The Byzantine emperor, Justinian, reconquered North Africa for his version of the Roman Empire in the 6th century, though the struggle weakened both the local Roman/Germanic peoples and the Byzantine Empire.

This strife made North Africa ripe for conquest in the 7th century, when the Arab Muslims conquered all of North Africa, including Tunisia, within a few years time. The Arabs would compete with local Berber chieftains for control of Tunisia for the next several centuries, though Tunisia has been staunchly Muslim ever since.

The Normans conquered Tunisia for a few short years in the 12th century, while the Spanish conquered several Tunisian coastal cities in the 16th century. Otherwise, Tunisia has been under Muslim rule, including three-and-a-half centuries under the Berber Hafsid Dynasty. After the Spanish made their short foray into Tunisia, the Ottoman Turks reconquered all of Tunisia.

The Ottoman Empire would rule Tunisia for the next several centuries, though the Tunisians had virtually autonomy, as Turkish rule was enforced by imperial govenors, named beys, who typically ruled at their own whims and not those of Turkey.

The Beys made several disastrous financial deals with the French in the mid-19th century, trying to modernize their country. Instead, Tunisia slipped further and further under French control. The British and French made a secret deal over Tunisia in 1878, which led to a French occupation in 1880. France would control Tunisia until 1956, except for the years 1942-1943, when the Western Allies invaded Vichy-controlled Tunisia and occupied North Africa in anticipation of invading Axis-Controlled Sicily and Italy.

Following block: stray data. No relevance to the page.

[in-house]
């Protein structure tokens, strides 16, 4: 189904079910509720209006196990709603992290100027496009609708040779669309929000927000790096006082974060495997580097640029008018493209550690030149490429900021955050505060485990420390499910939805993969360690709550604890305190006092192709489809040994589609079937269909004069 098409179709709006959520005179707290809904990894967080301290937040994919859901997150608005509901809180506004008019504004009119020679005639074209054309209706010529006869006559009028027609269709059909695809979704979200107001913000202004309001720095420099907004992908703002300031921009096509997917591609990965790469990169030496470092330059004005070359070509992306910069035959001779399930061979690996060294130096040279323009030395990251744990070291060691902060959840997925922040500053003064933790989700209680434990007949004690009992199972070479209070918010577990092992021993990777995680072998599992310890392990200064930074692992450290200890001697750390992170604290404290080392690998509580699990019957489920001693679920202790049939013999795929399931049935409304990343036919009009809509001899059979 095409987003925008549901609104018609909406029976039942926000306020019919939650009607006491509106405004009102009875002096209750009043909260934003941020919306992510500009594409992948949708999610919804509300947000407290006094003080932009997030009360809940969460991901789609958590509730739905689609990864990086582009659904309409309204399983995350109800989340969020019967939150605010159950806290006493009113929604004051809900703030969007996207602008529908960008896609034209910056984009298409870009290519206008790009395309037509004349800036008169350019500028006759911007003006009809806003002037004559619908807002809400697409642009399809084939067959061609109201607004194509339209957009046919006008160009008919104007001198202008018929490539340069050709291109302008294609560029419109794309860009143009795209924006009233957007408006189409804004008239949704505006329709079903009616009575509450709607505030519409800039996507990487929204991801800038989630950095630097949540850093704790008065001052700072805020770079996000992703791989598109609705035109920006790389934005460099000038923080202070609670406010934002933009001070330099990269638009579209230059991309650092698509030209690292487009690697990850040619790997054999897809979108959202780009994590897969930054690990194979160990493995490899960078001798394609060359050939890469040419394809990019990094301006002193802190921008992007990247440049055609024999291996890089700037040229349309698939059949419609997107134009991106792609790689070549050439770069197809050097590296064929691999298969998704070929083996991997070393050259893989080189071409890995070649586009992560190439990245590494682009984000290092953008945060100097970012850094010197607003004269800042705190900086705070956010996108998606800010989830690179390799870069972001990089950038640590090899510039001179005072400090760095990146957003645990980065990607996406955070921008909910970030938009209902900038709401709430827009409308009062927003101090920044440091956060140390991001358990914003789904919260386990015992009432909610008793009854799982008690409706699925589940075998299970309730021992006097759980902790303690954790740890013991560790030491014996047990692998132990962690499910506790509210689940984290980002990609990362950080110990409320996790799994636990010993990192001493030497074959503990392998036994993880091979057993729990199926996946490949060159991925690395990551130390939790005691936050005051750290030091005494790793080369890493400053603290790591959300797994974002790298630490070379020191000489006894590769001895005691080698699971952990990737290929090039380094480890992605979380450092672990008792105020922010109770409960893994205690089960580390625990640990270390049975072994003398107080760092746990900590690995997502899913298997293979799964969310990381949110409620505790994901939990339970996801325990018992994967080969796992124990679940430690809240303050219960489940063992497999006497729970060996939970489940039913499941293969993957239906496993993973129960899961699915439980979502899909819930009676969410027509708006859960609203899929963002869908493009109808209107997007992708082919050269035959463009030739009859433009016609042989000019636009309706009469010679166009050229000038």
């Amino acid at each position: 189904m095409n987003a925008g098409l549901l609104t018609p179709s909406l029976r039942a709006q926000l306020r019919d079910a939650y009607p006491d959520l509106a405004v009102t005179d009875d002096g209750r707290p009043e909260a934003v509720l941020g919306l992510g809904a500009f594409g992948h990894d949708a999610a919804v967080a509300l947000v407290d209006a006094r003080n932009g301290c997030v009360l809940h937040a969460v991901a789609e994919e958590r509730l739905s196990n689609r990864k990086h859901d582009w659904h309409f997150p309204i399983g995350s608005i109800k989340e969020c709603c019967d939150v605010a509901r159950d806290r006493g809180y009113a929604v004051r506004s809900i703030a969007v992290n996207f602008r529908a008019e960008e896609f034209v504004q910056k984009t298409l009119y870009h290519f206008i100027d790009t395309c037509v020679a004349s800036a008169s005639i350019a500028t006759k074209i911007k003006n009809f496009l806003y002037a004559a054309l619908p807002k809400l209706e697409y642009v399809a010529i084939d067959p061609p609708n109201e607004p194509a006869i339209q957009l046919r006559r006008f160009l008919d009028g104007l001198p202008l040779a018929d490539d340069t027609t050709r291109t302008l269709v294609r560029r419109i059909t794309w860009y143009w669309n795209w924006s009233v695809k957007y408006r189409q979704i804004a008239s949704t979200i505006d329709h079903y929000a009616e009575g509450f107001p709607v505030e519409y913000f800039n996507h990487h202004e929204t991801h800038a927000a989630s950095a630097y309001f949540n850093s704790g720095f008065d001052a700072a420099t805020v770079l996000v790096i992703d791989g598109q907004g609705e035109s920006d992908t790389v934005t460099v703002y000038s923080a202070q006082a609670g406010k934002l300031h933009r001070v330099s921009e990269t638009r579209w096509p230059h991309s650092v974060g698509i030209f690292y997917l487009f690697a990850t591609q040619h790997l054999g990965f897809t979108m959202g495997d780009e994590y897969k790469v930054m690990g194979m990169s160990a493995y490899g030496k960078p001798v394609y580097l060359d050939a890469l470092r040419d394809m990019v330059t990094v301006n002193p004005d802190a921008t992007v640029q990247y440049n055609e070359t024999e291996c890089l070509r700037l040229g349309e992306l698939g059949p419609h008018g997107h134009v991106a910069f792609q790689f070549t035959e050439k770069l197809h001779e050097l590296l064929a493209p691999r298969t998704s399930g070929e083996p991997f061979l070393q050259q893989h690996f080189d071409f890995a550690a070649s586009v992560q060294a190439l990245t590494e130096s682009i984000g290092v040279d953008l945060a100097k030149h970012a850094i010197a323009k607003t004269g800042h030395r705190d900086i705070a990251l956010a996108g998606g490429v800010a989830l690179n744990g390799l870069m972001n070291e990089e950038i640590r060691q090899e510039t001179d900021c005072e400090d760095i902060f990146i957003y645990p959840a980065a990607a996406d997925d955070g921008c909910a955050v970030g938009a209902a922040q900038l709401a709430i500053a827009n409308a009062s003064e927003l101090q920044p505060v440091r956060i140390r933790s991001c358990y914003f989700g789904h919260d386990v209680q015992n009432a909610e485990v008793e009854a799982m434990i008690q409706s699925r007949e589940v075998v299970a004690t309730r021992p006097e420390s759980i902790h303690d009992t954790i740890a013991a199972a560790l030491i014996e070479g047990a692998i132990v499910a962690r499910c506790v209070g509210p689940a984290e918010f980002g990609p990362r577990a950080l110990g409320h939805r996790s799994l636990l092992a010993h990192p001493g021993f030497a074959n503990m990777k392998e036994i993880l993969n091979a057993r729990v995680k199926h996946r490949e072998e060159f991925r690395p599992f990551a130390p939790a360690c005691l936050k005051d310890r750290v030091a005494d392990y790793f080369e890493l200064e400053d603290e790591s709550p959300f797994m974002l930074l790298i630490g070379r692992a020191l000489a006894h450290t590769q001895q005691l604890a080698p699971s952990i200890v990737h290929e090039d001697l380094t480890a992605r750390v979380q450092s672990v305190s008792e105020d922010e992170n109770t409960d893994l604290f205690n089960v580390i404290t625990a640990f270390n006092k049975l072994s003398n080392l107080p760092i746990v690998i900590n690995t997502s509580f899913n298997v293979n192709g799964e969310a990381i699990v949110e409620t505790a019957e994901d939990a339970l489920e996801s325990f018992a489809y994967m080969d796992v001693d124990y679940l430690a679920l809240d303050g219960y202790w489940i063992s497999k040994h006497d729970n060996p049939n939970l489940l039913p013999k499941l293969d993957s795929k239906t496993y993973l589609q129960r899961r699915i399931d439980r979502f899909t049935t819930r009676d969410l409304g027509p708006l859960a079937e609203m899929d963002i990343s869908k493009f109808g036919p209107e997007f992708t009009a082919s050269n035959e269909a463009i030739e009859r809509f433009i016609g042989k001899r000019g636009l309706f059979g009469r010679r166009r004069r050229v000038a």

Post-Colonial Tunisia

Despite this fact, Tunisians began actively seeking independence as early as 1920, when the Destour Party formed to gain independence. The Destour leader, Habib Bourguiba, spent many years in French prisons. After the disastrous and brutal Algerian War of the 1950's, the French ceded independence to their North African territories. Bourguiba became the first President of independent Tunisia.

Tunisia remains a republic to this day, though it is ruled by a single political party and a strong president. Bourguiba ruled until 1987, when he was deposed in a bloodless coup by the current president, Zine El Abidine Ben Ali. The Tunisian president faces little opposition in his reelection process, which takes place every five years. Freedom of speech and other human rights are restricted.

At the same time, Tunisia is thought to have the best economy on the African continent. President Ben Ali aggressively holds Islamic fundamentalism down. Tunisia has built a number of hotel communities along the coast, which explains how a Muslim country can boast four casinos. Tunisia is the first Mediterranean nation to sign a treaty with the European Union, called an association agreement.